My local vet once referred to her dog, which was about to have a litter, as a bitch, and I thought nothing of it. Or rather, what I thought was that she, the vet, was using the word correctly and also perhaps somewhat provocatively. She, the vet, is also a somewhat unusual person, uses crystals and homeopathic remedies in her practice, and this too seemed to corroborate my dim feeling that someone else in the same circumstances might not have used that particular word. The context was clear, so it wasn’t that terribly provocative, and there was no chance that anyone would have confused her use with regard to a female dog about to have a litter of pups with using the word to refer to a female person. The provocation in this case, if I’m right in hearing it in her usage, was about using the right word for the circumstances and refusing to change her word choice just because some people today might not use the word under any circumstances for fear of being thought misogynistic. Enter translation, where the specific term for a female dog in another language might not be so loaded as the English term “bitch.” It might be loaded, in fact probably is loaded, but is also very likely not loaded in the same way.
Translationese would tend to soften and explain, and so “female” would likely rise to the surface as the best option. And of course as an isolated case, in the midst of, say, a long prose work, using the word female would not likely be seen by anyone but the most self-righteous language police enforcer as problematic at all. It would be akin, I think, to finding the right idiom for something conveyed in a very specific way in the source language, for instance, “to stand someone up” for the French poser un lapin à quelqu’un. The French phrase uses the words “put” and “rabbit” in a very distinctive way, but as long as the “putting” and the “rabbit” are not thematically relevant (an interpretation the translator would need to decide on), it would not be a terrible loss to substitute “standing” and “up.” On the contrary, this move would create other interpretive avenues to English language readers, enriching the text rather than impoverishing it. This is an aspect of the “remainder” that several translation theorists have commented on. And if the text were older, something from the nineteenth century, for instance, again there would not be much of a problem. Readers would tend to read with a principle of charity, understanding that many of the contemporary associations we might have with words would not apply to a book from a hundred years ago or more. If the story in question is both about rabbits and contemporary, however, then all bets are off.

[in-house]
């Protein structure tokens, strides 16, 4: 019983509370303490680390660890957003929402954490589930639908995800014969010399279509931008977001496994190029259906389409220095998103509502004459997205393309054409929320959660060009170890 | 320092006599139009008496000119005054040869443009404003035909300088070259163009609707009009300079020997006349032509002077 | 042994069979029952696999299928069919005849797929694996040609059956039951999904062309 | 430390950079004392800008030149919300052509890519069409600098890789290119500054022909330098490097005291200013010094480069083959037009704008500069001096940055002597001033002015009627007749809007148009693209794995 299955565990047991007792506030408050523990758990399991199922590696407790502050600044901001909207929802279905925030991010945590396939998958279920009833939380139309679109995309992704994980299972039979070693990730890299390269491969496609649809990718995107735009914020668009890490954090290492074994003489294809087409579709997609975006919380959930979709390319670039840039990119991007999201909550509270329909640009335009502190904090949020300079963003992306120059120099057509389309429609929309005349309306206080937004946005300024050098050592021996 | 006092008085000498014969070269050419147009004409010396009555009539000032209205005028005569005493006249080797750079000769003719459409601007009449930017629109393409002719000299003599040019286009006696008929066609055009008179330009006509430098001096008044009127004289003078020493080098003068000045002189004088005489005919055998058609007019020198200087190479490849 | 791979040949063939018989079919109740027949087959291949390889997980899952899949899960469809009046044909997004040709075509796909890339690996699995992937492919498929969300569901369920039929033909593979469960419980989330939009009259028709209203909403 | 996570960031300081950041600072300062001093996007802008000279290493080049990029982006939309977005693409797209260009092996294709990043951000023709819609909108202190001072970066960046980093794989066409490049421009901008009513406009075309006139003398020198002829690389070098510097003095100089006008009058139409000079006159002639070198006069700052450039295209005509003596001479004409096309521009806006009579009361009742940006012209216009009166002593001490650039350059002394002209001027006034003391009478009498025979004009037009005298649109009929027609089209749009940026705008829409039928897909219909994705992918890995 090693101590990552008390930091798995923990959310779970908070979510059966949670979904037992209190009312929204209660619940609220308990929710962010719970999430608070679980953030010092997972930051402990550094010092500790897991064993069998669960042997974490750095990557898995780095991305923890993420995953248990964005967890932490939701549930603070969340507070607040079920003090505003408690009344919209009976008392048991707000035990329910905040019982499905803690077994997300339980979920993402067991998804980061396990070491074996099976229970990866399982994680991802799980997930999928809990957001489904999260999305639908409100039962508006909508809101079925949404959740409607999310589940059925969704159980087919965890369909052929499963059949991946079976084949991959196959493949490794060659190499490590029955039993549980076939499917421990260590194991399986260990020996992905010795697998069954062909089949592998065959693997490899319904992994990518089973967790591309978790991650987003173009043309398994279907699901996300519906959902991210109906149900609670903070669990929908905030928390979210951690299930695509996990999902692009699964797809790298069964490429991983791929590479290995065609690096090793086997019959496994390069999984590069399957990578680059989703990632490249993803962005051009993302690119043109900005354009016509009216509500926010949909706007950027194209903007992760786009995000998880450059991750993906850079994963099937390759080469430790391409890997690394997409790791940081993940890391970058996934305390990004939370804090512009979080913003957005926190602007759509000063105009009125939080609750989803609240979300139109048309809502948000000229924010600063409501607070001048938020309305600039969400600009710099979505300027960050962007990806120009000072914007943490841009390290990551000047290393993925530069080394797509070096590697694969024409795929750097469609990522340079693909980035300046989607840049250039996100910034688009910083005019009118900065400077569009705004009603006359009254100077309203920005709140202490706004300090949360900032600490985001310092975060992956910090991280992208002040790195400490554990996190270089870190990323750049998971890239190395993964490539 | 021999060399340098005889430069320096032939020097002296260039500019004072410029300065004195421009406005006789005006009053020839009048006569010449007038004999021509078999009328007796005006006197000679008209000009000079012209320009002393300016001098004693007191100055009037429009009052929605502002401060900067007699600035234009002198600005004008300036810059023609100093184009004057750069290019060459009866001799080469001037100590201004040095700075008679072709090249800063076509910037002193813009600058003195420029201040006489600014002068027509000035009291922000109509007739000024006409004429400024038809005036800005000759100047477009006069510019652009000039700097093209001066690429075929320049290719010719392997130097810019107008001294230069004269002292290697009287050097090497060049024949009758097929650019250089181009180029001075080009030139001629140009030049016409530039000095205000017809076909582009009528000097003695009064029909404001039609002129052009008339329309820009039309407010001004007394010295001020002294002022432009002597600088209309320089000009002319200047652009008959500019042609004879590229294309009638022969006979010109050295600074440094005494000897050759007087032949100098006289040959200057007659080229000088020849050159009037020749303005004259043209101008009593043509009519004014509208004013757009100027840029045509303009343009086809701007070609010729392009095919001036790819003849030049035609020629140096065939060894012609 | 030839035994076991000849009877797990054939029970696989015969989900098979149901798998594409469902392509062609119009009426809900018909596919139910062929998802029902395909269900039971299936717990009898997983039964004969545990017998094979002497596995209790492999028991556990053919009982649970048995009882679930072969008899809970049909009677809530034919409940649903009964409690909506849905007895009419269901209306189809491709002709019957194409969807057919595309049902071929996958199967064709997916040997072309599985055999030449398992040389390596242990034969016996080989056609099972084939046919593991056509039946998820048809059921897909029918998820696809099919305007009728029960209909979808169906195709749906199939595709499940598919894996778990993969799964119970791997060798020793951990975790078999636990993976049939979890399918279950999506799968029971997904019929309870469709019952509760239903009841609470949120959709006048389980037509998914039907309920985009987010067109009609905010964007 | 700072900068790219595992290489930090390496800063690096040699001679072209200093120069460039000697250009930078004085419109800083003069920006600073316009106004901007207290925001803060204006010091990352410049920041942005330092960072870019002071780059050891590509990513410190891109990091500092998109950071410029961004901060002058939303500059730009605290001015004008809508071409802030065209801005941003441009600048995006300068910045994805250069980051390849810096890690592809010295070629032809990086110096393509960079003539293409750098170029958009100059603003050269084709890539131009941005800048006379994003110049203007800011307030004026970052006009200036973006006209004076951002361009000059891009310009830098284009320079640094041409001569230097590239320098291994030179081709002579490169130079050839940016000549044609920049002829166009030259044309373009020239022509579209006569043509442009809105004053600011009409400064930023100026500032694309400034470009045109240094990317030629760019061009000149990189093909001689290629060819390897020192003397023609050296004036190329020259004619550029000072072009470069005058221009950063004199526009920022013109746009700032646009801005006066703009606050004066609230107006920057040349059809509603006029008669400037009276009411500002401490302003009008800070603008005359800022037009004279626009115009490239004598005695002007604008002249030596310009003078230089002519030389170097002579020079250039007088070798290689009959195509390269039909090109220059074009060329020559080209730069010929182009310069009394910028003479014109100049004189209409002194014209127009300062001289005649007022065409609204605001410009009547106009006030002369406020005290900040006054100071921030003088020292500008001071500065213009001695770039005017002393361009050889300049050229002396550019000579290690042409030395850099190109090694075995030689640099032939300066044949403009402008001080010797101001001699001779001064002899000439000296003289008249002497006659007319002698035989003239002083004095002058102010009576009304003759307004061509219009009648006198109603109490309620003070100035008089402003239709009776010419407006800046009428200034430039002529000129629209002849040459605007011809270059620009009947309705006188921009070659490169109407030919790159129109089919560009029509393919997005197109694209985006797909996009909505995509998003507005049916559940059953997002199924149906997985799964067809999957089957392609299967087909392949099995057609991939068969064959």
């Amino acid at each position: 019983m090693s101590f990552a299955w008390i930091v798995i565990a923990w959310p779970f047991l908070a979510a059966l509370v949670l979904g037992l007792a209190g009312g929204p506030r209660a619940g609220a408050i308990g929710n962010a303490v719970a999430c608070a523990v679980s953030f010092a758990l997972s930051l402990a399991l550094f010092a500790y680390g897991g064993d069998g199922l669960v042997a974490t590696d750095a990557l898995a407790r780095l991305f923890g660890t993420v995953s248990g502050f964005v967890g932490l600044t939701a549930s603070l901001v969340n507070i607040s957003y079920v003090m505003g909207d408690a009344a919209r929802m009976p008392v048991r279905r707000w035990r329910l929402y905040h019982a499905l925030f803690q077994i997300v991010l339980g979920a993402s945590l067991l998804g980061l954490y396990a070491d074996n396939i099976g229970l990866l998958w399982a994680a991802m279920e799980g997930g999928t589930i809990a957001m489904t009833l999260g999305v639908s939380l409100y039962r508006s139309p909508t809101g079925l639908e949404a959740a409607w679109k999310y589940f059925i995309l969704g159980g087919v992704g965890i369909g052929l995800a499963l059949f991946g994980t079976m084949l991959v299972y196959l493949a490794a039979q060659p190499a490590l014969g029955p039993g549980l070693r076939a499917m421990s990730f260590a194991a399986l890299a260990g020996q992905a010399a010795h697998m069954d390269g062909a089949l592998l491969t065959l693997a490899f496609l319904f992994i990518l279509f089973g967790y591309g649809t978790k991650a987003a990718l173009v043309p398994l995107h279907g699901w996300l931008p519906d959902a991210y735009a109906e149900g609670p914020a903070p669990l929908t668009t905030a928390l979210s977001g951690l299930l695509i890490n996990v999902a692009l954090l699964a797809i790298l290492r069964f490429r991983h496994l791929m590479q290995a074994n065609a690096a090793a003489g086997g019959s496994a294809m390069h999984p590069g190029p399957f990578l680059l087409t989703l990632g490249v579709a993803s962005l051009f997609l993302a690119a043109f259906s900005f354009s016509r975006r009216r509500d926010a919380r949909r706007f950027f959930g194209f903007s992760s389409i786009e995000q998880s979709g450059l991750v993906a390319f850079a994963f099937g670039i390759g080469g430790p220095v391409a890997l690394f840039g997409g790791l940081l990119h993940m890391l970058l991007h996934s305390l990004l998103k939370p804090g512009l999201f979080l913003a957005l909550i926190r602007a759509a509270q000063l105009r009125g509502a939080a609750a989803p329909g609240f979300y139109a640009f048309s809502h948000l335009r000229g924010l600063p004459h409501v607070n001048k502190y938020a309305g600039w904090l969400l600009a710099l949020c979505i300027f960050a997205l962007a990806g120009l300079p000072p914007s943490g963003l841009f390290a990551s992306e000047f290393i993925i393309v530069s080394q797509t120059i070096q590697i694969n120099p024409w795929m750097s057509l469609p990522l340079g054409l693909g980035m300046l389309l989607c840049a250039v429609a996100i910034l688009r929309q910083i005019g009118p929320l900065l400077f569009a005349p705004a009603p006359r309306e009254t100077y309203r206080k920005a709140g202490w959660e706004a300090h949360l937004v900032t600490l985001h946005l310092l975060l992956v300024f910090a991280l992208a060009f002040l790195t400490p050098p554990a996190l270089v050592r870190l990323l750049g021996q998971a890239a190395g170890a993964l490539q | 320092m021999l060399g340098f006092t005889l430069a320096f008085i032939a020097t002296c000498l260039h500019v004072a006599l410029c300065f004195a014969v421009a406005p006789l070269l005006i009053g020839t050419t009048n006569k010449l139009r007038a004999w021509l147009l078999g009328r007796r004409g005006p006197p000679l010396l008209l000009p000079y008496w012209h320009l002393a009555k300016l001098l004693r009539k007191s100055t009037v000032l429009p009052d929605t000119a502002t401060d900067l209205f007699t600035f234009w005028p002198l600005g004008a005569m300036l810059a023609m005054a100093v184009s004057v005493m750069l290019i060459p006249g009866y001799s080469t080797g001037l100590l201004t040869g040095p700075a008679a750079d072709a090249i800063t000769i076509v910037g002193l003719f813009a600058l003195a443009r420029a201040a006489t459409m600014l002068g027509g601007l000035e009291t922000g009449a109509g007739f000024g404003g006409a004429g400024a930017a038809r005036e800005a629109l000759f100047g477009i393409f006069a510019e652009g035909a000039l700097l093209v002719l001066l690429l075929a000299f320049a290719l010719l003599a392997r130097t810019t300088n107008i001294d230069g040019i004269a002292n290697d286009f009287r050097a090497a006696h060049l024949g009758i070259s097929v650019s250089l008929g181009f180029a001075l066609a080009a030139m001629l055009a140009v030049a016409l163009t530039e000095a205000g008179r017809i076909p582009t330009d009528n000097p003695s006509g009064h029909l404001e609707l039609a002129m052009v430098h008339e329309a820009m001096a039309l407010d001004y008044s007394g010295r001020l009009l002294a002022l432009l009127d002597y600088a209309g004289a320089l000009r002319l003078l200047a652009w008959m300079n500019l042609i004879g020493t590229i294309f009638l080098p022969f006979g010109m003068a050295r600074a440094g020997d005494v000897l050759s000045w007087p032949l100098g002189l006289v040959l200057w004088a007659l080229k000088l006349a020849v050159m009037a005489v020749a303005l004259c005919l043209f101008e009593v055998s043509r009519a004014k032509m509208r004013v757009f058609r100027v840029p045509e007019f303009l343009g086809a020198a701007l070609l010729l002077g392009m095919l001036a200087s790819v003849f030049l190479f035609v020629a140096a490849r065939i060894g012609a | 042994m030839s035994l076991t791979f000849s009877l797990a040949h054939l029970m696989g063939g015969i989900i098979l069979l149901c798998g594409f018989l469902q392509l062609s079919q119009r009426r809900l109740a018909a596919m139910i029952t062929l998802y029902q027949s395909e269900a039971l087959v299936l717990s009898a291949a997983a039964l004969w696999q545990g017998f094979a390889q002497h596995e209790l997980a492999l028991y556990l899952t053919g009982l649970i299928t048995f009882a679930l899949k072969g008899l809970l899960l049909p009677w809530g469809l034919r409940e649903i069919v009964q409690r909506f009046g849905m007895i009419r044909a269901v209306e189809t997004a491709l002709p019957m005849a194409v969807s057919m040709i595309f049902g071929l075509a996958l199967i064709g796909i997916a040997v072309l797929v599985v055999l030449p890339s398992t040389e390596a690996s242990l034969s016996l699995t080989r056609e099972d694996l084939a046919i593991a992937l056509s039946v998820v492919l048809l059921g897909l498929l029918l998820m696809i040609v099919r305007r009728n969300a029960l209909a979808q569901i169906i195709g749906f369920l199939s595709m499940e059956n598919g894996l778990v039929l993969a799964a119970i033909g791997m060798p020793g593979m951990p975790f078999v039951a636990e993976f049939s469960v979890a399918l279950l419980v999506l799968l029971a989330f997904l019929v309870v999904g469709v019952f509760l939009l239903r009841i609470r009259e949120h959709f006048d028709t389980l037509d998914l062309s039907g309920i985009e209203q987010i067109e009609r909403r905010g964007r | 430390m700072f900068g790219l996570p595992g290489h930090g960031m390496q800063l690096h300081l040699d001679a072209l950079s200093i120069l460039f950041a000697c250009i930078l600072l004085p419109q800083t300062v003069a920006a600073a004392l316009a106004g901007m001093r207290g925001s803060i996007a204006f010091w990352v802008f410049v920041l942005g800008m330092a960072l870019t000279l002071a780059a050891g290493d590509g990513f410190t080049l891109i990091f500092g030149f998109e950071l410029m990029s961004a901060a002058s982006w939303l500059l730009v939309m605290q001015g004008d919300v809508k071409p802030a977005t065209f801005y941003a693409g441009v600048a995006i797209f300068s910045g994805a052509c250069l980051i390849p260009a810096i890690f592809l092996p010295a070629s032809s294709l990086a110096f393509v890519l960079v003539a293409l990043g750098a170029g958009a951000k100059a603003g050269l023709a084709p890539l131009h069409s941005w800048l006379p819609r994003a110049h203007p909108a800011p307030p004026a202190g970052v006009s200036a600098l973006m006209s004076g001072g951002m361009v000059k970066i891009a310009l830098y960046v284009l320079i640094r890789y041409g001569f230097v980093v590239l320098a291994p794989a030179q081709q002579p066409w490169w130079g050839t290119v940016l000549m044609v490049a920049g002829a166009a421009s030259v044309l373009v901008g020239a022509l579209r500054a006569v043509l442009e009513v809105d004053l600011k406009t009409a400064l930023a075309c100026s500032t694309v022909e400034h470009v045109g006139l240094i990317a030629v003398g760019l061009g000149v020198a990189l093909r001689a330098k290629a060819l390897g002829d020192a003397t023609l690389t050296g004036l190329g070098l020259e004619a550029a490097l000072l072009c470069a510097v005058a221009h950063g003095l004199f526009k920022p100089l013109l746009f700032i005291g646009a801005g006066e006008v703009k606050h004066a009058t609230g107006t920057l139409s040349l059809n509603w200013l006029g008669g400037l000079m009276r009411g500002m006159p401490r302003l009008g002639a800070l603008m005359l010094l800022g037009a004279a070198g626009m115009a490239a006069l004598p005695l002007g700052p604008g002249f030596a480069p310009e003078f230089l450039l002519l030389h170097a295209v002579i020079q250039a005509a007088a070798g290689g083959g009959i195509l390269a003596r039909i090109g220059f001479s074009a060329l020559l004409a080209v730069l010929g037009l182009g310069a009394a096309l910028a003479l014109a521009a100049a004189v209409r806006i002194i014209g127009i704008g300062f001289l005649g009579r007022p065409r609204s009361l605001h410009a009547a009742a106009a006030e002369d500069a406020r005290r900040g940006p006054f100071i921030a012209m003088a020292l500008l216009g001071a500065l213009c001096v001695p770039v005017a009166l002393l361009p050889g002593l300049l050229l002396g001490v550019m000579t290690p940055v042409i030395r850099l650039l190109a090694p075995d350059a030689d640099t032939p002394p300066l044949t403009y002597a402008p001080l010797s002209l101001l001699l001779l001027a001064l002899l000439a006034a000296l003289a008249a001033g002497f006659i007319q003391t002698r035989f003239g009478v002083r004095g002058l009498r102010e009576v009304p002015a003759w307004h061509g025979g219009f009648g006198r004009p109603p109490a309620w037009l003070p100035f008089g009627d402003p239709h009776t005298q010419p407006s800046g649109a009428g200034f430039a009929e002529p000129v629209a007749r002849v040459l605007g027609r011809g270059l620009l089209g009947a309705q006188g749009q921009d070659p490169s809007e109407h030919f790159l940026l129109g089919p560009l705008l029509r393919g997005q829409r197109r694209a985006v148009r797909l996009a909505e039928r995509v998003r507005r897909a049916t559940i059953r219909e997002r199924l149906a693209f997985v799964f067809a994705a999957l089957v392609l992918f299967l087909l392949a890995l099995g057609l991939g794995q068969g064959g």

And so in a story about dogs that take on human characteristics, a story like the very last chapter of the 2013 novel Kin, which is entitled “Sarajevo Dogs,” what is the right way to consider the use of the quite specific word “bitch”? In an earlier section of the same book, my author uses bees as the human surrogates, and bees too have their own very specific lexicon, with drones and workers and queens. Now “queen” might begin to take on some of the complicated social and political implications that “bitch” immediately conjures, but the context is clearer somehow, and this kind of slippage seems less likely. Is it because bees are not mammals? A female dog (bitch) has nipples, after all, but a queen bee is an abstraction, almost a metaphor.
At this point I am leaning towards “female” because “bitch” seems more of a distraction and because the uses of the term kuja or, even more, the diminutive kujica (little bitch?) do not appear to be laden in this text with the associations of the English term. This is my interpretation, of course. I am also aware, however, of my own reactions in reading the work, which become much harsher towards it if I allow for the possibility that such bitchy associations might be intended by the author. I don’t think they are there, but I also recognize that I do not want them to be there. And given the choice, I prefer not to have them in the English version. I am of course thinking of audience here, so this strategy can be understood within a rhetoric of translation, which I have written and published about elsewhere, most recently here.